He fought many battles, and took the strong holds of all, and slew the kings of the earth:


And he went through even to the ends of the earth, and took the spoils of many nations: and the earth was quiet before him.


And he gathered a power, and a very strong army: and his heart was exalted and lifted up.


And he subdued countries of nations, and princes: and they became tributaries to him.


And after these things, he fell down upon his bed, and knew that he should die.


And he called his servants the nobles that were brought up with him from his youth: and he 

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The Great Isaiah Scroll is one of the parchment scrolls discovered in 1947 in a cave near Qumran, on the northwestern shores of the Dead Sea. Of the 220 biblical scrolls found in the area, the complete Great Isaiah Scroll is one of the best preserved and the only one containing an entire biblical book. Dating from approximately 120 BCE, it is also one of the oldest Dead Sea Scrolls and to date one of the oldest known parchments.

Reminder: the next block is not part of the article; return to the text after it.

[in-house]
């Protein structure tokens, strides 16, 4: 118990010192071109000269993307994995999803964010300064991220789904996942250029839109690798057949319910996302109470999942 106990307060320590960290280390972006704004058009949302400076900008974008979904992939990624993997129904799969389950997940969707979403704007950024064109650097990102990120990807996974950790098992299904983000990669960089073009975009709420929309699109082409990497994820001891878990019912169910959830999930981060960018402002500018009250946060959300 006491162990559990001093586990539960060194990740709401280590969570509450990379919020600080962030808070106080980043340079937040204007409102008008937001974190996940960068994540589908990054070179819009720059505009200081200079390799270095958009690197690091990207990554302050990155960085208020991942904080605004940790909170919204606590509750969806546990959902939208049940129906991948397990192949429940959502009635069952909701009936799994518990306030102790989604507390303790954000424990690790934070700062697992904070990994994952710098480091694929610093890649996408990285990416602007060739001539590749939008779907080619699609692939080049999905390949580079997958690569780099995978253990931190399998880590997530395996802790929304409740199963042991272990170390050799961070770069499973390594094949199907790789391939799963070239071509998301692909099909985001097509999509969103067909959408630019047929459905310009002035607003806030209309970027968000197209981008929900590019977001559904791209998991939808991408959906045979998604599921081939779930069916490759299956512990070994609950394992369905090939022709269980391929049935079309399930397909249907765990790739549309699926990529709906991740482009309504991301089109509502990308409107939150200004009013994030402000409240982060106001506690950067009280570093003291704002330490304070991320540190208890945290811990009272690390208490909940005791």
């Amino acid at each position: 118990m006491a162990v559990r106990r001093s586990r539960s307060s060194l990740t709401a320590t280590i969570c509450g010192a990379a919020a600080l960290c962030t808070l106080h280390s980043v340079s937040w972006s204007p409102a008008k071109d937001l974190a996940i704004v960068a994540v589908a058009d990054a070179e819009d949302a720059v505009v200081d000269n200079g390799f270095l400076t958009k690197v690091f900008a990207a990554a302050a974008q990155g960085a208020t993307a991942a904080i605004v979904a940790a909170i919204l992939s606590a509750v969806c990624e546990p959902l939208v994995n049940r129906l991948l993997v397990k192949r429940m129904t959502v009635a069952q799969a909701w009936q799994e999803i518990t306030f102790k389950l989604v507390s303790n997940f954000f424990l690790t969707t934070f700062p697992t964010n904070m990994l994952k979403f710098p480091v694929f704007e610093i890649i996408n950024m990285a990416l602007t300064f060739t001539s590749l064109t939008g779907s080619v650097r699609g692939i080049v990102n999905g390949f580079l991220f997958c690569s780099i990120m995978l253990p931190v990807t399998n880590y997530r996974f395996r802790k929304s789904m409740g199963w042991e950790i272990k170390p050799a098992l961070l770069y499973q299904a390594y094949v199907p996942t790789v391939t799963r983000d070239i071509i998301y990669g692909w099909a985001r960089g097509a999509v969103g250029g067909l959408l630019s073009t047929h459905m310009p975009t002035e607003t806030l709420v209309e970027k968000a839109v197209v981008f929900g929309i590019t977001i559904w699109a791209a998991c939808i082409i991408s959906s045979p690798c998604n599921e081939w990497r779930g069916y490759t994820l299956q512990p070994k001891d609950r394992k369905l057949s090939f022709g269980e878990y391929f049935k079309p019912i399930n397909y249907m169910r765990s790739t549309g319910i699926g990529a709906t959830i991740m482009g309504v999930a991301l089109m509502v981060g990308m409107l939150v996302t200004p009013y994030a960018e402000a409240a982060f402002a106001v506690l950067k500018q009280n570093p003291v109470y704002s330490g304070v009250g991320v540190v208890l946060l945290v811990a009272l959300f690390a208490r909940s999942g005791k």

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This is from the Dead Sea Scrolls And it is A reference to the Book of Enoch. But It is Named:  

The Book of Giants

I will put the hole book on at the bottom.

It is fair to say that the patriarch Enoch was as well known to the ancients as he is obscure to modern Bible readers. Besides giving his age (365 years), the book of Genesis says of him only that he "walked with God," and afterward "he was not, because God had taken him" (Gen. 5:24). This exalted way of life and mysterious demise made Enoch into a figure of considerable fascination, and a cycle of legends grew up around him.